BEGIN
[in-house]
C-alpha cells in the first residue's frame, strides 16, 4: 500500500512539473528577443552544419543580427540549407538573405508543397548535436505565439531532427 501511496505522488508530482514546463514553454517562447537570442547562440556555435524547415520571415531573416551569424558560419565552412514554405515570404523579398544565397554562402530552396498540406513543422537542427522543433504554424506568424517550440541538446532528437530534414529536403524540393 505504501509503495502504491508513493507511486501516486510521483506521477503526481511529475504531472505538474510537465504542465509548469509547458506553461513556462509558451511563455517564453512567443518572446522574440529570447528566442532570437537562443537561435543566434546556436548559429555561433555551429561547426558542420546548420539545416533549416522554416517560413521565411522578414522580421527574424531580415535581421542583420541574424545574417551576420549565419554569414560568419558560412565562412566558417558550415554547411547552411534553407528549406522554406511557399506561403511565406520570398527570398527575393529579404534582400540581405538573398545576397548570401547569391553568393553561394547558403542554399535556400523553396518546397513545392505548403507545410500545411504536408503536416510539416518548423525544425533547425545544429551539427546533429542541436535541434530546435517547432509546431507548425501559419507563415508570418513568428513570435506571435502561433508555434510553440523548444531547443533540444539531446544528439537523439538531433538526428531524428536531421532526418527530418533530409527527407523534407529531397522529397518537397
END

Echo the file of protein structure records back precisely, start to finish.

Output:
[in-house]
C-alpha cells in the first residue's frame, strides 16, 4: 500500500512539473528577443552544419543580427540549407538573405508543397548535436505565439531532427 501511496505522488508530482514546463514553454517562447537570442547562440556555435524547415520571415531573416551569424558560419565552412514554405515570404523579398544565397554562402530552396498540406513543422537542427522543433504554424506568424517550440541538446532528437530534414529536403524540393 505504501509503495502504491508513493507511486501516486510521483506521477503526481511529475504531472505538474510537465504542465509548469509547458506553461513556462509558451511563455517564453512567443518572446522574440529570447528566442532570437537562443537561435543566434546556436548559429555561433555551429561547426558542420546548420539545416533549416522554416517560413521565411522578414522580421527574424531580415535581421542583420541574424545574417551576420549565419554569414560568419558560412565562412566558417558550415554547411547552411534553407528549406522554406511557399506561403511565406520570398527570398527575393529579404534582400540581405538573398545576397548570401547569391553568393553561394547558403542554399535556400523553396518546397513545392505548403507545410500545411504536408503536416510539416518548423525544425533547425545544429551539427546533429542541436535541434530546435517547432509546431507548425501559419507563415508570418513568428513570435506571435502561433508555434510553440523548444531547443533540444539531446544528439537523439538531433538526428531524428536531421532526418527530418533530409527527407523534407529531397522529397518537397